MARYLAND - "We are losing far, far too many of our Marylanders," says Dr. Michael Finnegan.
It's something that both Doctor Michael Finnegan and Governor Larry Hogan agree on.
Lives have been lost in the growing heroin and opioid epidemic as Maryland proclaimed a state of emergency just this month by the Governor.
Dr. Finnegan sat on the Governor's Heroin and Opioid Emergency Task Force and he's also the Executive Director for Peninsula Mental Health Services in Salisbury.
He tells 47 ABC that the Governor's proposed budget is a step in the right direction.
"They've put forth a more refined budget that will place money where it's going to have the biggest and most important impact and that is being done through this coordination between agencies that develop affective programs as well as law enforcement."
$10 million would go to create the Inter-Agency Heroin and Opioid Coordinating Council to prevent and treat this crisis. It's just a part of $50 million promised over the next five years.
"The $10 million I believe in the most powerful area where that money will be well spent and not wasted, is in this development of imperially-based, research-based effective treatments for opioid use disorders," explains Dr. Finnegan.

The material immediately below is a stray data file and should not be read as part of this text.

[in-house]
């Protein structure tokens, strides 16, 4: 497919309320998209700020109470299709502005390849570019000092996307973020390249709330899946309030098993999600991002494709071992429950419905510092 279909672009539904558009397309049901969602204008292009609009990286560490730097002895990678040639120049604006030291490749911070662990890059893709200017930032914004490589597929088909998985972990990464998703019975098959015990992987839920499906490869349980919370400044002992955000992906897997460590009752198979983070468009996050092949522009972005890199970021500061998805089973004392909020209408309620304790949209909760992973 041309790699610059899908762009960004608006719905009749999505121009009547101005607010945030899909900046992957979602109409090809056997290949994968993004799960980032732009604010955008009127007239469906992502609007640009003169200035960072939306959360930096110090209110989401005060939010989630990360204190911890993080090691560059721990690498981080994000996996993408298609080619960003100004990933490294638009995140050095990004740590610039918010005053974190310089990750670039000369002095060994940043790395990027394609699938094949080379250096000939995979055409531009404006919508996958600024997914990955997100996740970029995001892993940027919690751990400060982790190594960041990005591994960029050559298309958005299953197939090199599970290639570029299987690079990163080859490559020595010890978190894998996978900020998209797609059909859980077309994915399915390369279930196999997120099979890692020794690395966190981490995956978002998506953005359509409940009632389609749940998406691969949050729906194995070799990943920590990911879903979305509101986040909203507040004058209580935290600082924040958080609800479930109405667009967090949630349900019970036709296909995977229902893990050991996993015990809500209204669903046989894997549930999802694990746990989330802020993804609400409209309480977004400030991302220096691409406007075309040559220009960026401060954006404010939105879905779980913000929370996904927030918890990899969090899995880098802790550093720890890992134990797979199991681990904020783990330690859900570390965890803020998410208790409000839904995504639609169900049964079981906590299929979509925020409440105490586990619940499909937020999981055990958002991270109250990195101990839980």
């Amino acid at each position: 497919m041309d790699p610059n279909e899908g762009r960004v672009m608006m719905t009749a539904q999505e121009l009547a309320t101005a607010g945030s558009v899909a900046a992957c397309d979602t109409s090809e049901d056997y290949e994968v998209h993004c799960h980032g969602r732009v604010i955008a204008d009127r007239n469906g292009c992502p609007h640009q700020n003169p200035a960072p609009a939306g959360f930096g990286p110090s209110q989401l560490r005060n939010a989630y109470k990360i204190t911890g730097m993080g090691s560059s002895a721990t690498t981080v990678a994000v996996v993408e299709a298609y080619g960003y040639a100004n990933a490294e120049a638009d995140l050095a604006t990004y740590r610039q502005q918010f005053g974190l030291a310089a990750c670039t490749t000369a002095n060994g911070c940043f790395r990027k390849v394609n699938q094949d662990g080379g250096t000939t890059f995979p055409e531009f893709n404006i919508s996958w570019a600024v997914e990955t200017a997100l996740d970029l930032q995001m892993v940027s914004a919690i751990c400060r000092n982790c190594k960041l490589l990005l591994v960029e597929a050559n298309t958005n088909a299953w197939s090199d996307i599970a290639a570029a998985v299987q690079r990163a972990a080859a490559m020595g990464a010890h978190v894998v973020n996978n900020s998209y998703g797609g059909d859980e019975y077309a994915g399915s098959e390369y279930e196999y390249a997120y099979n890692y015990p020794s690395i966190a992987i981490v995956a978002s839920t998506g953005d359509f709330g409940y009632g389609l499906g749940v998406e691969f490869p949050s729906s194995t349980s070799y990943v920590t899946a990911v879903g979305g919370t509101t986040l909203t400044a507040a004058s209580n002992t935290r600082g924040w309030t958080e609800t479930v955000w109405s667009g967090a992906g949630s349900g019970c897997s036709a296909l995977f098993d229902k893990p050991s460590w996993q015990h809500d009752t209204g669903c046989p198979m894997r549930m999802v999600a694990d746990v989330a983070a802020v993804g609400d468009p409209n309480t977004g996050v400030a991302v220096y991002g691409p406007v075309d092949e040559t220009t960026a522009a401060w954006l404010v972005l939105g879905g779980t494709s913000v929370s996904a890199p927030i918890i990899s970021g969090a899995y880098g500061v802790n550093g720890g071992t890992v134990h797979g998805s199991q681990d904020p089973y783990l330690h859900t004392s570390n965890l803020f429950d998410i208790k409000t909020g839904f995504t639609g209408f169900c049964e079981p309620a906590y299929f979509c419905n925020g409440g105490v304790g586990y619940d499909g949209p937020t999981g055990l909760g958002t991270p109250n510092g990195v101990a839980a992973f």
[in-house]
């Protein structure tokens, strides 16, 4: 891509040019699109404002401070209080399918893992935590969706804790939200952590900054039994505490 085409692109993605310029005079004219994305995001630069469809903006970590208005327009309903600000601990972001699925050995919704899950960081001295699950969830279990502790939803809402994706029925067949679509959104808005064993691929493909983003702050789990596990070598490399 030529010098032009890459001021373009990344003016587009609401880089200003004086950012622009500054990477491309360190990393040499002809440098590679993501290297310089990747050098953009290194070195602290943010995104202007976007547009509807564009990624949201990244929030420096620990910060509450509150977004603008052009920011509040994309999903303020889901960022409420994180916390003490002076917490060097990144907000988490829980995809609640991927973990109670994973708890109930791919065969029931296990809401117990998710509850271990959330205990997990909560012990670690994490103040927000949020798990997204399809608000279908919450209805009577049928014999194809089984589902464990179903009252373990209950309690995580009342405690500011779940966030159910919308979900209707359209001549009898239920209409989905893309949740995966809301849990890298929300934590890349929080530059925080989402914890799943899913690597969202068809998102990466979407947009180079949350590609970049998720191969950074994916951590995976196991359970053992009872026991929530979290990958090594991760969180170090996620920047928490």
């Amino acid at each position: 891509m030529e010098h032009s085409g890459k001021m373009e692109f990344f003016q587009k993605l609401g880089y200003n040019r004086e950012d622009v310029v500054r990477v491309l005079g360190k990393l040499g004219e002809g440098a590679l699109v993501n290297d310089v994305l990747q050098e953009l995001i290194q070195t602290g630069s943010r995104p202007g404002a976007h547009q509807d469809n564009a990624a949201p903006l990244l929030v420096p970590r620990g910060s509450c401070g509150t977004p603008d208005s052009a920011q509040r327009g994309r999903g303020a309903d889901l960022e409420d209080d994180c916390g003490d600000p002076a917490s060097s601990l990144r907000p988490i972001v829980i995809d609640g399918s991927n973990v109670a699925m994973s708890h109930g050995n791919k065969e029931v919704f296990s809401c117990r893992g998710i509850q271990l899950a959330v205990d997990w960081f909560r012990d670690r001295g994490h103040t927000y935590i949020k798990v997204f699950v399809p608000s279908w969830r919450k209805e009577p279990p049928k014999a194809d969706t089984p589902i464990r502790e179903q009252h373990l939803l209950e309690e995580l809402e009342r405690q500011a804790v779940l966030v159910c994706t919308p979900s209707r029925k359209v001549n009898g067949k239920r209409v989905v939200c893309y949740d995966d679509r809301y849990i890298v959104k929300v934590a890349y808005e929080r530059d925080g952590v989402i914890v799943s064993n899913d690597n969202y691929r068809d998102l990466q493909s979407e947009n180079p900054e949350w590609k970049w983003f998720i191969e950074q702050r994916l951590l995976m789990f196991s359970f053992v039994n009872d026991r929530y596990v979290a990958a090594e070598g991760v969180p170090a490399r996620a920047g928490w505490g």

It's something that Heidi McNeeley, who's the President of Worcester County Warriors Against Opioid Addiction, says is a start.
"I don't think it's enough, of course I'd like it to be 50 million right now but I'm really excited about the fact that he is recognizing this epidemic and doing something to battle it."
As a mother of a recovering heroin addict, McNeeley says she knows what families go through when faced with this kind of obstacle.
She says for years there was a stigma around addiction. It was a family's darkest secret, but now with folks having the conversation and the Governor calling attention, it's the beginning to finding a solution.
"I think we're doing one of the most important things right now in talking about it, you know, it's on the news, it's in the media, the community is talking about it, people who have kids addicted are talking about it." says McNeeley.
Dr. Finnegan adds, "We can't arrest our way out of this problem, we have to send a clear message."
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